The in-demand character actor describes the unique dilemma
of typecast success.
Fred Stoller goes though life watching people slowly
recognize him. Point at him, snap your fingers, scratch your head,
search your memory. You don’t know his name, but you’ve seen him on
TV, most notably in a classic Seinfeld episode in which his
character does not remember meeting Elaine, causing Elaine to become
obsessed with him.
Is the lightbulb above your head flickering now?
He says, “A lot of times, people come up to me and
say, ‘Where do I know you from?’ Or they go, ‘Are you famous? It’s
like, if you have to ask, I’m not.”
Our obsession with Fred is already as familiar and
comfortable as endless reruns. In the last decade alone, the New
York native (accent intact) has made countless appearances
everywhere you need to be, including a semi-regular run on
Everybody Loves Raymond.
“I only did one Seinfeld and eight
Everybody Loves Raymonds,” he says. “I say the difference on
Raymond between being the cousin and the brother is $77
It seems that everybody loves Fred too. His calling
card: playing the clueless schmuck, the waiter you love to hate,
Man#2. Yet it takes somebody rather smart to play somebody that
dumb, over and over and over again.
“In a way, it’s frustrating,” he says, “because
people recognize me and they think I’m rich. They think I have a big
His memoir, Maybe We’ll Have You Back,
details the life of a character actor and the frustration of always
being the bridesmaid but never the bride. That lifestyle includes a
lot of downtime.
“I walk around aimlessly,” he says about his
longtime LA home turf. “People will recognize me and think I’m a
star. They’ll say, ‘I hate to bother you,’ but I’m so glad that they
are going to break up the isolation.”
With a resume that includes Scrubs, Hannah
Montana, My Name Is Earl and Friends, we want to assure
Hollywood that we can stand Fred in more than just small doses. Now
if Hollywood would just man up and do the right thing.
“I learn to come to terms with it,” he says. “The
first thing is to be frustrated. People would say, ‘You were so
great on Seinfeld and on Raymond. What are you doing
wrong? Why hasn’t it turned into something much bigger?’”
What, there’s no room on TV for a New York neurotic
named Fred? Or maybe something even more daring?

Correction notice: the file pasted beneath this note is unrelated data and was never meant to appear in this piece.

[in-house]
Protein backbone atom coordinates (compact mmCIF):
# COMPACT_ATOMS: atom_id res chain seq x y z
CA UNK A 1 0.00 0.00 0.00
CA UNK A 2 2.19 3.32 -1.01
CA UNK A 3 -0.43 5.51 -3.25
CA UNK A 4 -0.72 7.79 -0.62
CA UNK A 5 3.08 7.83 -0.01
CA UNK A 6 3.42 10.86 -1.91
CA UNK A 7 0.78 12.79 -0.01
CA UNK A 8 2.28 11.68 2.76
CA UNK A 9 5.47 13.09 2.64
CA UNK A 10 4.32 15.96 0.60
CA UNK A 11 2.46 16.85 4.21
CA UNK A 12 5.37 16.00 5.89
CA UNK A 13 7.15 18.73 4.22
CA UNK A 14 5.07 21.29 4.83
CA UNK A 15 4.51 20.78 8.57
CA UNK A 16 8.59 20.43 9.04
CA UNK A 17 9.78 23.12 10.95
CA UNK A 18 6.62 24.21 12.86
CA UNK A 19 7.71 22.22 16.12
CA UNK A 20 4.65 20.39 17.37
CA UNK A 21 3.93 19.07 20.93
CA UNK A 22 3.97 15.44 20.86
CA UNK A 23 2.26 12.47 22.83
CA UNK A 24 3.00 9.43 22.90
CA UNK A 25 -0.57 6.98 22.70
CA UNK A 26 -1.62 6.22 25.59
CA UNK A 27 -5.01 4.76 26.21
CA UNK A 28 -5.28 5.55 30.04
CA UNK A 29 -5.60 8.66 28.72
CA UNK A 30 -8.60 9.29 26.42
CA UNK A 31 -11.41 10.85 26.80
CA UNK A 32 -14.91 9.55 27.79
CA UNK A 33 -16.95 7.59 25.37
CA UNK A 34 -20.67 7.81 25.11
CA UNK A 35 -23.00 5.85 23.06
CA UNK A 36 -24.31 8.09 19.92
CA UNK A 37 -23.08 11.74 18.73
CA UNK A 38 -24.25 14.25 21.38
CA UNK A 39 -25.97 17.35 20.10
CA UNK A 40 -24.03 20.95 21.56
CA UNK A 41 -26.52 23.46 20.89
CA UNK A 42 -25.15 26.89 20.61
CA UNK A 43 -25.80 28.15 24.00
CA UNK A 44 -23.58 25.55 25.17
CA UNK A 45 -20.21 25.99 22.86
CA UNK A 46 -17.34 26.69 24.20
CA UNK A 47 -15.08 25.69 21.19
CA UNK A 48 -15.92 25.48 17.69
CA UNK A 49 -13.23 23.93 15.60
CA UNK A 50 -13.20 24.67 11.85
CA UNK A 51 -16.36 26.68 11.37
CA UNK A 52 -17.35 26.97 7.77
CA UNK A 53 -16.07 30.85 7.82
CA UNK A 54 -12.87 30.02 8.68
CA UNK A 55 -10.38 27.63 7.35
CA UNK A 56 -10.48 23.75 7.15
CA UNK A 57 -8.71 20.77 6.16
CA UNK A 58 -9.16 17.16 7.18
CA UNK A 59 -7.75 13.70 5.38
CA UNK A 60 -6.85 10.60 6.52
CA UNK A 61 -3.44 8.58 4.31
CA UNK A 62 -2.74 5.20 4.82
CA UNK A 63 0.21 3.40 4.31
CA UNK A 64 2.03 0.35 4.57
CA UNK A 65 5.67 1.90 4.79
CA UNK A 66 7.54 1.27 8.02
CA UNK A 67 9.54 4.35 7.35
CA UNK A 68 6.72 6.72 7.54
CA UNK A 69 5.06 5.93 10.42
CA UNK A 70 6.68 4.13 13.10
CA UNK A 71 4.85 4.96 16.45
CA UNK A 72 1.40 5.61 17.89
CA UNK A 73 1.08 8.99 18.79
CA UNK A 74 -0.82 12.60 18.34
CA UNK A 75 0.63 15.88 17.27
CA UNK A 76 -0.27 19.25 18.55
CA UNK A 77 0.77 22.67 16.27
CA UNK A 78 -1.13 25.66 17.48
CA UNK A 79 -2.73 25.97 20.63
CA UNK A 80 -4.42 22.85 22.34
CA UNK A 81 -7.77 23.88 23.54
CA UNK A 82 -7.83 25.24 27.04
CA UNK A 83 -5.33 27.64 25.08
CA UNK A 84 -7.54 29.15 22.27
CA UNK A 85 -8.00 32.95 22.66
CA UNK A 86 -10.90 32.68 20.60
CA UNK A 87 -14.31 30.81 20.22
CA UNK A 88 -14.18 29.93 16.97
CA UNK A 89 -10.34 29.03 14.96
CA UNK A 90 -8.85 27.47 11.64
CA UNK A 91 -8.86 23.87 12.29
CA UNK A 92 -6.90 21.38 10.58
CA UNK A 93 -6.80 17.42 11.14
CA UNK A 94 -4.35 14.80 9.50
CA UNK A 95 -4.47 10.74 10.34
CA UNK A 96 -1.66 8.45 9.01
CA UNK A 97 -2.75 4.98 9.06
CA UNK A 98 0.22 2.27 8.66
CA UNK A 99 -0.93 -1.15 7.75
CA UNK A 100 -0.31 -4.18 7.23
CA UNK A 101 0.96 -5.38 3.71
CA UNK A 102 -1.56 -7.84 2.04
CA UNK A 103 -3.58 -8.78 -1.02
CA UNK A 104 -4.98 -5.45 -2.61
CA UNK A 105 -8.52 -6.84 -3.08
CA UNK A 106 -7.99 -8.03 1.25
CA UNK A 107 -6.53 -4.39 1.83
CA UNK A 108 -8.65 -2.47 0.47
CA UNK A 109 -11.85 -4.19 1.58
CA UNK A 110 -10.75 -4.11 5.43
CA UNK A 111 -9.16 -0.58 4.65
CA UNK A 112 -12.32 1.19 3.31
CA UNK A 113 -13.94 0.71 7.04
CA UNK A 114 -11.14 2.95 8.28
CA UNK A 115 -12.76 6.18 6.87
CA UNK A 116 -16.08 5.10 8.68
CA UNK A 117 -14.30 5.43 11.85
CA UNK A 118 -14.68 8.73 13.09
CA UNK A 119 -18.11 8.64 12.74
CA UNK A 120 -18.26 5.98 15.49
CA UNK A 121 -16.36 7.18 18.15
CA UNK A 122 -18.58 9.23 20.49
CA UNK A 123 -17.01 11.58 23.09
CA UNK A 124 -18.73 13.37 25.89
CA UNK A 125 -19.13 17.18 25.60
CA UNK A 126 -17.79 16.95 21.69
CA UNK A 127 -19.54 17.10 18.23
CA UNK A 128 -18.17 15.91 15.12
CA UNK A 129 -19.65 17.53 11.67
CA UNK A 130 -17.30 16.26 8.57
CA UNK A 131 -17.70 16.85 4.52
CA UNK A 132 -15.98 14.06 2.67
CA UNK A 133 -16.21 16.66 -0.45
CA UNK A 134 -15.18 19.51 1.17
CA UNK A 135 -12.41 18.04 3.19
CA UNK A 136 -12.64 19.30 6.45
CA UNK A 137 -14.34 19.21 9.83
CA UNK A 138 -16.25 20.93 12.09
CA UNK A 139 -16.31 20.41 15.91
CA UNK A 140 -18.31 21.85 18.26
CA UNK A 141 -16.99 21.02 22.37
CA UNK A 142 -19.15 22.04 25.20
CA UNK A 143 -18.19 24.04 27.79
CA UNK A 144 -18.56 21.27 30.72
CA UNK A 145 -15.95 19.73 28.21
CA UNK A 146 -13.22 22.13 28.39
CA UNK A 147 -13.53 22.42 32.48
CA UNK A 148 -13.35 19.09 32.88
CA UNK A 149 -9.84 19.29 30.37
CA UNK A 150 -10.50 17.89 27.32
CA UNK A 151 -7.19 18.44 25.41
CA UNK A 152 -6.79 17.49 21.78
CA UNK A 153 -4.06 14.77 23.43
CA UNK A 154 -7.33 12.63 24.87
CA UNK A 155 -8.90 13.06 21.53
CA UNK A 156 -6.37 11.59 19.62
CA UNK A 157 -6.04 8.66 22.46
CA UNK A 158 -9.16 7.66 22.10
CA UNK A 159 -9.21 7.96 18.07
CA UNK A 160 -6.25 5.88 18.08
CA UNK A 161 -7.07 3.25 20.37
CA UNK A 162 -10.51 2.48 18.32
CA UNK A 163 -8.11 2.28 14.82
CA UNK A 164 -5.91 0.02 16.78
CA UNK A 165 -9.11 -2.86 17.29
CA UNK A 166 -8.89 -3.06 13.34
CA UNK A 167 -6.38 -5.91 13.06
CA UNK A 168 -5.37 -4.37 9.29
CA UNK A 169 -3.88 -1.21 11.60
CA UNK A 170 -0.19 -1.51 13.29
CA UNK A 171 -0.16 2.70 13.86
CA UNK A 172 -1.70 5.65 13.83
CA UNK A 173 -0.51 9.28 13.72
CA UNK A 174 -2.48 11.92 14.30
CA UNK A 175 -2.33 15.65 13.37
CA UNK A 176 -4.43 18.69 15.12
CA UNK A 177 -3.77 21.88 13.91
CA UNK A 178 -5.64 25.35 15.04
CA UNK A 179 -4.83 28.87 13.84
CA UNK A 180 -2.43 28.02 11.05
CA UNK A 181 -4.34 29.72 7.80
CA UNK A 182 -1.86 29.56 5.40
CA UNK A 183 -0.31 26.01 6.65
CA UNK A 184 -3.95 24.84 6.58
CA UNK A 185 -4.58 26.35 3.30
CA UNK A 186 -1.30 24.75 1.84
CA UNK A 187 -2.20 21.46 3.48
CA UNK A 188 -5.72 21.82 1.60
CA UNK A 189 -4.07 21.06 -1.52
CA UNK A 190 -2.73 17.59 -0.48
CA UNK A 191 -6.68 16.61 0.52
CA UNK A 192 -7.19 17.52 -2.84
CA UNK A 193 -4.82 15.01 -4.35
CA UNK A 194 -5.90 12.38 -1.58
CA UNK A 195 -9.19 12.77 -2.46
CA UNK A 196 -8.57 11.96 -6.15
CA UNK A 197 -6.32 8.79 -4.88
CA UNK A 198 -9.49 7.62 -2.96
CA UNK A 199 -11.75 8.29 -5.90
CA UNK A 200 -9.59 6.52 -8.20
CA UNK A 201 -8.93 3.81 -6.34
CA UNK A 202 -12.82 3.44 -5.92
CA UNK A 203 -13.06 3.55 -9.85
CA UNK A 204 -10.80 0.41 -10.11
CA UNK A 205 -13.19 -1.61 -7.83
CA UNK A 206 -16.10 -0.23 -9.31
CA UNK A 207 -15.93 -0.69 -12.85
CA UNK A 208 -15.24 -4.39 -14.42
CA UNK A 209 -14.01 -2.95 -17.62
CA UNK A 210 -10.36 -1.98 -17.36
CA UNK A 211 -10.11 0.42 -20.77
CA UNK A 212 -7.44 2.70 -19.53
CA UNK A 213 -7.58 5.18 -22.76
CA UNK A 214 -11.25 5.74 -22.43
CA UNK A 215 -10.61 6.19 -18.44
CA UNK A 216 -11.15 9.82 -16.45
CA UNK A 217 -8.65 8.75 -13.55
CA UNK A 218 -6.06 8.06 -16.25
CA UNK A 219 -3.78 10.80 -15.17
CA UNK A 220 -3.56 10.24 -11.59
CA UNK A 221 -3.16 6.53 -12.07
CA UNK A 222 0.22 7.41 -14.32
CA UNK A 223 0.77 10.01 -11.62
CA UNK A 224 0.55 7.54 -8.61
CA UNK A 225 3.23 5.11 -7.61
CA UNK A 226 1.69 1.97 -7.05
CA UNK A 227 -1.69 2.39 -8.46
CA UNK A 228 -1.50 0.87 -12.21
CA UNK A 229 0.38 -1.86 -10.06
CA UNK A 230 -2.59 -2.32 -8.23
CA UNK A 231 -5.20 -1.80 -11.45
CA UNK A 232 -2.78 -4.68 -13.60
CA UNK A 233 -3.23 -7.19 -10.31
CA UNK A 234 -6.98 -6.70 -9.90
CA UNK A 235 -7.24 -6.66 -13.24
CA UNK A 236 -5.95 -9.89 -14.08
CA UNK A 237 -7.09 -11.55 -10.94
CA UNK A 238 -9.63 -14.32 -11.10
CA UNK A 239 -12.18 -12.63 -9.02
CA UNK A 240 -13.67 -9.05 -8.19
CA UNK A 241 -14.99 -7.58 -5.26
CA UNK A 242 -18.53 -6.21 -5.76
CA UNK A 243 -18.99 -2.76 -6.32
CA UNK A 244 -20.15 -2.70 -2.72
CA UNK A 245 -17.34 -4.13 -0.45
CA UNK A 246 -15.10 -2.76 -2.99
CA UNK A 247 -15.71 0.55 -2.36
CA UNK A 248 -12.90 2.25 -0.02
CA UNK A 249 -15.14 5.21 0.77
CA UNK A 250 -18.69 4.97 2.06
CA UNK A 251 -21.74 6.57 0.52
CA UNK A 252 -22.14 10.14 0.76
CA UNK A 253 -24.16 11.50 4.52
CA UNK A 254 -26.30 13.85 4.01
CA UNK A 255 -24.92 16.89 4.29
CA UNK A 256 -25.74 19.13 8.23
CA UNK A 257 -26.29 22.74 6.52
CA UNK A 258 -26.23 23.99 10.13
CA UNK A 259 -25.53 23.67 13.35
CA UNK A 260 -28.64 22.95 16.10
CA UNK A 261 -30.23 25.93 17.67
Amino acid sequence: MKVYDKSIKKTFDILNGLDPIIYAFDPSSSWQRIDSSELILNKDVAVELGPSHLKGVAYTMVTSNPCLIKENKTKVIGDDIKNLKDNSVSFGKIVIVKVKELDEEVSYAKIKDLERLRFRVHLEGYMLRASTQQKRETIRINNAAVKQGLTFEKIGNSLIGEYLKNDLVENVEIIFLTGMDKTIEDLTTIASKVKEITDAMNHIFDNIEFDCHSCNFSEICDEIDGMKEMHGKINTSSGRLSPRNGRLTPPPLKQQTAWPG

“I would like to play a bad guy or a cop,” he says,
“but it would take somebody with a vision to say, ‘Fred would be
interesting as something else.’ It’s easy to go, ‘Oh, he’s the
nebbish,’ or ‘He’s the guy who comes on as the delivery guy.’ Do I
think it will ever happen? I don’t know. I hope so.”
His vast resume includes writing credits as well,
highlighted by a year on Seinfeld, where he would ultimately
work on both sides of the camera and contribute an uber-classic
“I wrote the one about Kenny Banya,” he says,
“because in real life somebody gave me an Armani suit in exchange
for a meal.”
However, ultimately Fred felt more comfortable
playing than writing.
“Larry David is what he seems,” Fred recalls of
working under the Seinfeld co-creator. “He always seems like
he’s shouting when he talks, so I felt intimidated.”
Still, Larry saw something, and invited Fred back as
an actor. Seinfeld was indeed a show about nothing, but it
was also about brilliant casting.
“The next year, acting in the episode, I felt more
like myself, and it was a much warmer experience,” Fred says. “Julia
Louis Dreyfus, who I did my scenes with, was very nurturing. Michael
Richards was not familiar with my persona or my stand up. He just
knew me as a writer at the table read. He thought I was holding
back, as if I made a character choice. But that was the real me.”
The real Fred is what started his engine as the
go-to sitcom schmuck. Not a bad start.
“Talk about classic,” Fred says of the iconic
series. “We were shooting a scene at Monk’s Diner, and [my
character] walked up to talk to Jerry and George. Just to be in that
diner in any context, even as an extra, was amazing. I only did one
episode, but people would say, ‘Oh, you were in a bunch.”
That’s the déjà vu feeling you often get with
Fred. His performance is so satisfying that you can’t recall that
you are only getting scraps instead of an entire meal.
“I’m not lucky in that I’m very distinctive,” he
says, “but it’s liberating to go, ‘This is what I am.’”
Yet things are already looking up:
“I’m actually doing a low-budget horror movie this
week,” he says, “where I finally don’t get to play the nebbish. I
get killed in it.
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